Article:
Wednesday, June 5, 2013

1306.0464 (Juan J. Jiménez-Torres et al.)

Habitability in Different Milky Way Stellar Environments: a Stellar Interaction Dynamical Approach    [PDF]

Juan J. Jiménez-Torres, Bárbara Pichardo, George Lake, Antígona Segura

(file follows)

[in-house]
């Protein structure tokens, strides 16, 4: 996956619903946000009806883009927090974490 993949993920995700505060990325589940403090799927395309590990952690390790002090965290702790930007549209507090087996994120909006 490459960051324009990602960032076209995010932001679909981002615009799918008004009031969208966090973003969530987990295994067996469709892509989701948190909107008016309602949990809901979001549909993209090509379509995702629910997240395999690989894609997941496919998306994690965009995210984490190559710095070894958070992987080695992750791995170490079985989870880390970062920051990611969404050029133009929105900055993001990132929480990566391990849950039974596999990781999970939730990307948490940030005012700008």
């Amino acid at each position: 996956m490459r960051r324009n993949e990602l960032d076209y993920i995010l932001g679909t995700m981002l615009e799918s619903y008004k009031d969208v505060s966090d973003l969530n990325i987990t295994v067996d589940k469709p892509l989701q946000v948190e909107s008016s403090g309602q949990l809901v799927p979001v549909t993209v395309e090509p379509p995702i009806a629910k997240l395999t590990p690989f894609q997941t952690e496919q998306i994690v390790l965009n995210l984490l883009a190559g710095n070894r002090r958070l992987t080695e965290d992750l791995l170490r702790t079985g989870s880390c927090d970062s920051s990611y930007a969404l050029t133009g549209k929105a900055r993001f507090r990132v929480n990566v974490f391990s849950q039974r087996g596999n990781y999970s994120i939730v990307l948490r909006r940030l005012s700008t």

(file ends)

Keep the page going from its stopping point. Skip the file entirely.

Every Galactic environment is characterized by a stellar density and a velocity dispersion. With this information from literature, we simulated flyby encounters for several Galactic regions, numerically calculating stellar trajectories as well as orbits for particles in disks; our aim was to understand the effect of typical stellar flybys on planetary (debris) disks in the Milky Way Galaxy. For the Solar neighborhood, we examined nearby stars with known distance, proper motions, and radial velocities. We found occurrence of a disturbing impact to the Solar planetary disk within the next 8 Myr to be highly unlikely; perturbations to the Oort cloud seem unlikely as well. Current knowledge of the full phase space of stars in the Solar neighborhood, however, is rather poor, and thus we cannot rule out the existence of a star that is more likely to approach than those for which we have complete kinematic information. We studied the effect of stellar encounters on planetary orbits within the habitable zones of stars in more crowded stellar environments, such as stellar clusters. We found that in open clusters habitable zones are not readily disrupted; this is true if they evaporate in less than 108 years. For older clusters the results may not be the same. We specifically studied the case of Messier 67, one of the oldest open clusters known, and show the effect of this environment on debris disks. We also considered the conditions in globular clusters, the Galactic nucleus, and the Galactic bulge-bar. We calculated the probability of whether Oort clouds exist in these Galactic environments.
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